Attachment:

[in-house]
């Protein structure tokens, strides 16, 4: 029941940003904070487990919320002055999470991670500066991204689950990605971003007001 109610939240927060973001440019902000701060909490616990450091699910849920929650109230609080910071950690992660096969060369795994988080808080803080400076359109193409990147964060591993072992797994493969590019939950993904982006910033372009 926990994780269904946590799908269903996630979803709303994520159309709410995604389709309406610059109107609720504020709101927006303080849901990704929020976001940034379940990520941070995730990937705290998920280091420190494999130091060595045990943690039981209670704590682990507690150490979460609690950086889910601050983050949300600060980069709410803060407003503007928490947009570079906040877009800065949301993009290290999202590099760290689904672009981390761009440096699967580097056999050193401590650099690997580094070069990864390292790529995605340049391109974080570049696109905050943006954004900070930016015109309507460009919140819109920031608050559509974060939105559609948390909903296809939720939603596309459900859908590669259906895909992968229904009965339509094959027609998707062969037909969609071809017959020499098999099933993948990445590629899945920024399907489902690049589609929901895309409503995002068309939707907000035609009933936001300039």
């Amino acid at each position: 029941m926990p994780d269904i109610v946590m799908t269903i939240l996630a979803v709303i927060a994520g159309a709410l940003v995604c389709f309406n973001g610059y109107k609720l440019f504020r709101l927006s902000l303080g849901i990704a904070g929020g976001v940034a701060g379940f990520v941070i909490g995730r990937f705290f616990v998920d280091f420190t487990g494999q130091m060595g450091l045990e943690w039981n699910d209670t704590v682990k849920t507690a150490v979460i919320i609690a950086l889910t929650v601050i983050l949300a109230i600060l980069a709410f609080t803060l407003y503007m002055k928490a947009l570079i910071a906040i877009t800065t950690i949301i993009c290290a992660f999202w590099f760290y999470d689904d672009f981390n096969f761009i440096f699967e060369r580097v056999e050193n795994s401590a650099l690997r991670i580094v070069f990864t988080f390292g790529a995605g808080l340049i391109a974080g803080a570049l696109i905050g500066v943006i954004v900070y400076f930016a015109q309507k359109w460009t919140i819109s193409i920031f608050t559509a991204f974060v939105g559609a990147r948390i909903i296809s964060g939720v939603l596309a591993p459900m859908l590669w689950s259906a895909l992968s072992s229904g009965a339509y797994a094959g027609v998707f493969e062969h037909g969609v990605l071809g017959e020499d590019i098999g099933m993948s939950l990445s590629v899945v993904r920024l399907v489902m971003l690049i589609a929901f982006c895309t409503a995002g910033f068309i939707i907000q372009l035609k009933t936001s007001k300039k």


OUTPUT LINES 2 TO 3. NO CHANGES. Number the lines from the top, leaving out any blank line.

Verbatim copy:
């Protein structure tokens, strides 16, 4: 029941940003904070487990919320002055999470991670500066991204689950990605971003007001 109610939240927060973001440019902000701060909490616990450091699910849920929650109230609080910071950690992660096969060369795994988080808080803080400076359109193409990147964060591993072992797994493969590019939950993904982006910033372009 926990994780269904946590799908269903996630979803709303994520159309709410995604389709309406610059109107609720504020709101927006303080849901990704929020976001940034379940990520941070995730990937705290998920280091420190494999130091060595045990943690039981209670704590682990507690150490979460609690950086889910601050983050949300600060980069709410803060407003503007928490947009570079906040877009800065949301993009290290999202590099760290689904672009981390761009440096699967580097056999050193401590650099690997580094070069990864390292790529995605340049391109974080570049696109905050943006954004900070930016015109309507460009919140819109920031608050559509974060939105559609948390909903296809939720939603596309459900859908590669259906895909992968229904009965339509094959027609998707062969037909969609071809017959020499098999099933993948990445590629899945920024399907489902690049589609929901895309409503995002068309939707907000035609009933936001300039």
């Amino acid at each position: 029941m926990p994780d269904i109610v946590m799908t269903i939240l996630a979803v709303i927060a994520g159309a709410l940003v995604c389709f309406n973001g610059y109107k609720l440019f504020r709101l927006s902000l303080g849901i990704a904070g929020g976001v940034a701060g379940f990520v941070i909490g995730r990937f705290f616990v998920d280091f420190t487990g494999q130091m060595g450091l045990e943690w039981n699910d209670t704590v682990k849920t507690a150490v979460i919320i609690a950086l889910t929650v601050i983050l949300a109230i600060l980069a709410f609080t803060l407003y503007m002055k928490a947009l570079i910071a906040i877009t800065t950690i949301i993009c290290a992660f999202w590099f760290y999470d689904d672009f981390n096969f761009i440096f699967e060369r580097v056999e050193n795994s401590a650099l690997r991670i580094v070069f990864t988080f390292g790529a995605g808080l340049i391109a974080g803080a570049l696109i905050g500066v943006i954004v900070y400076f930016a015109q309507k359109w460009t919140i819109s193409i920031f608050t559509a991204f974060v939105g559609a990147r948390i909903i296809s964060g939720v939603l596309a591993p459900m859908l590669w689950s259906a895909l992968s072992s229904g009965a339509y797994a094959g027609v998707f493969e062969h037909g969609v990605l071809g017959e020499d590019i098999g099933m993948s939950l990445s590629v899945v993904r920024l399907v489902m971003l690049i589609a929901f982006c895309t409503a995002g910033f068309i939707i907000q372009l035609k009933t936001s007001k300039k």